Interesting Paper available on Moog VCF
don at till.com
Wed Sep 18 18:02:37 CEST 1996
Date: Wed, 18 Sep 1996 11:15:17 +0200
From: thierry.rochebois at ief-paris-sud.fr (Thierry Rochebois)
>You seem to be suggesting that this algorithm is used in the Nord
No, I just say that the NordLead is an example of this kind of
implementation. I do not think that the researches from Clavia are
What do you mean by "implementation"? Stilson&Smith's paper never
mentions any hardware; it was probably never built. The paper is
about analyzing some of the issues of pole location.
You know, many "industrial" researchers are not famous and never published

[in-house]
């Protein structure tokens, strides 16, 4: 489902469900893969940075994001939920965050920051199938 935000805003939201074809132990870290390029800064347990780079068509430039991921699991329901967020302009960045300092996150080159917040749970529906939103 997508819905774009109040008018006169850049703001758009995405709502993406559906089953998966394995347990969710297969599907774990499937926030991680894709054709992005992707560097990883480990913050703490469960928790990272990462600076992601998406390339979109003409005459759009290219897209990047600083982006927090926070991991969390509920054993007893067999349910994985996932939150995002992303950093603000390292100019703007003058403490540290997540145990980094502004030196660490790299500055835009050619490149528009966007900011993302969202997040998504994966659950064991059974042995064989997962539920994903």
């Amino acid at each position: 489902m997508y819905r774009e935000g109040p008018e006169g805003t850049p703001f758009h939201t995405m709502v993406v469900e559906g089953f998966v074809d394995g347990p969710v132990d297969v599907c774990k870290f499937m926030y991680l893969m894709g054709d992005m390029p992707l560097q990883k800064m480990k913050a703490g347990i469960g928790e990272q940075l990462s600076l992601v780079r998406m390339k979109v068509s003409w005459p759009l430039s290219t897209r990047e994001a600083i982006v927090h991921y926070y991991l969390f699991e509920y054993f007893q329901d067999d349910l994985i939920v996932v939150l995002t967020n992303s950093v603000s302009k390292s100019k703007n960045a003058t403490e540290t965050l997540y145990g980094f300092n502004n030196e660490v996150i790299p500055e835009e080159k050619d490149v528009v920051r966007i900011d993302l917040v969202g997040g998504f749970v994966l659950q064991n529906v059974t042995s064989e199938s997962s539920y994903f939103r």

anything in any conference... My example is Ralph Deutch, he worked for
Kawai and patented more than 136 devices... And nobody knows him.
A patent *is* published, that's the point of it!
I played the Nord Lead in a shop once.
I tried many things to hear some problems related to digital.
For example, I opened the filter and transposed any waveform at its
maximum (including transpose and pitch bend)... and I didn't hear any
Not being able to hear aliasing (which has more to do with waveform
generation anyway) in a music store environment is a far cry from
having the full-tilt "gazorch" and "balls" of the Moog VCF.
Nonlinearities are not very hard to implement in digital form..
Perhaps another paper will show this kind of implementation.
Analog nonlinearities are extremely difficult to implement digitally.
When you add a digital nonlinearity you create an infinite number of
harmonics, and these alias around and sound pretty crappy.
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